Cross-Platform Preprocessing Unit
Today while thinking about the platform translation Arcade has to do, I had a question:
To my surprise, there wasn't really a good answer. And I feel like there should be.
When creating a design token source, you want to write them to be platform-agnostic so they're ready to be translated to whichever platform you need.
So storing a variable's value as 24px, for example, would be incorrect. The px unit indicates CSS or and is too specific for a token.
Why not? The problem arises in transformation. Let's take a few approaches and see why.
The first would be blanket transformation, where we assume each number has to be transformed to Swift's pt values. So with a value of 24px, you'd strip the unit from the number, divide the px unit by three, and add "pt" to the end. Boom, you've successfully translated a CSS value to Swift.
But then what happens when we have a font-weight property? Usually those are stored in a unit-less number like 600. With a blanket transformation, since it's a number you'd turn your 600 font-weight into 200pt. Ew.
So, let's specify type! We can say what numbers are sizes and what numbers are font-weights. This will let our transformer know which values to translate into pts and which one to keep. This approach would work! Explicit types is a great aproach.
However, what if we want some sizes to stay as px values? How do we know those values should be transformed? Their types are both size, so type isn't quite the whole answer.
Style Dictionary kinda solves this by allowing you to use unit-less numbers. So in this example, "1" would translate to 16px.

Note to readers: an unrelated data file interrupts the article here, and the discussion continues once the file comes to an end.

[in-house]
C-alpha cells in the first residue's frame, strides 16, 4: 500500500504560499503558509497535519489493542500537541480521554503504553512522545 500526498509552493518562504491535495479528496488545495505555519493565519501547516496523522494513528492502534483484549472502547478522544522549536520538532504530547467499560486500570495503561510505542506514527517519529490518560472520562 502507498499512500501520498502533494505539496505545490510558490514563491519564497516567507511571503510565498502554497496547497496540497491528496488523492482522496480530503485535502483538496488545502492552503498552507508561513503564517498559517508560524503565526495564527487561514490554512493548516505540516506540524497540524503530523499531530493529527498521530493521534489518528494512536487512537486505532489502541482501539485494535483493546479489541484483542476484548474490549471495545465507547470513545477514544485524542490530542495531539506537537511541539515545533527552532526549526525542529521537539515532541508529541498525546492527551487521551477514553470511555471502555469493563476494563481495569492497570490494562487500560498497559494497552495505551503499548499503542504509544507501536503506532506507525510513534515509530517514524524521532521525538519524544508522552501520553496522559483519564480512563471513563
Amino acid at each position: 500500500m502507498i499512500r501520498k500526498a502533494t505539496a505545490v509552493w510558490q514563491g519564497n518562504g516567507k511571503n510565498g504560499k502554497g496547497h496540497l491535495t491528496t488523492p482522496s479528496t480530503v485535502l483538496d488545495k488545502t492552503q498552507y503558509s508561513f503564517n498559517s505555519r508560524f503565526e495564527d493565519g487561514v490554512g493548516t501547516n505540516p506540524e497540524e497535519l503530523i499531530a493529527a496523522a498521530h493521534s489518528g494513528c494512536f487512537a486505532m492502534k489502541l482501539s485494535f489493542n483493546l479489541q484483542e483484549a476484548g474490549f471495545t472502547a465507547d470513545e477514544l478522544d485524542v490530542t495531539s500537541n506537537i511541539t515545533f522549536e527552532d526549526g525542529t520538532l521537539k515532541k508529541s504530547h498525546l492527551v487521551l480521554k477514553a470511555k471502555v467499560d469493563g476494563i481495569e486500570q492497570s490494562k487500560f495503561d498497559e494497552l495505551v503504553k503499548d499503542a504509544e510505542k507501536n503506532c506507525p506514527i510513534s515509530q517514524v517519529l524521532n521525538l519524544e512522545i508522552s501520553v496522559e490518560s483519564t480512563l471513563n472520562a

This still requires explicit types on each number value so you know whether you're working with a font-weight or size.
While explicit type setting is good for tokens, that one extra input value is annoying to me. For Arcade, I want to keep token creation as easy as possible with the lowest cognitive load. I don't want any token to require more than a name and value. Everything else is extra.
So, I propose the creation of a unit that describes a platform-agnostic, pre-processed value (before transformation).
By using this unit, you'll know exactly what values should be transformed and which ones shouldn't. If another unit is used, we'll keep that unit. If there's no unit, we'll assume you want to keep it unit-less. And if the special unit is used, we'll try our best to transform the value to its appropriate platform value.
This enables implicit types for rapid token creation and maintains the cross-platform nature of token storage.
Maybe this idea sucks, I don't know. Or maybe it doesn't.
One way to find out.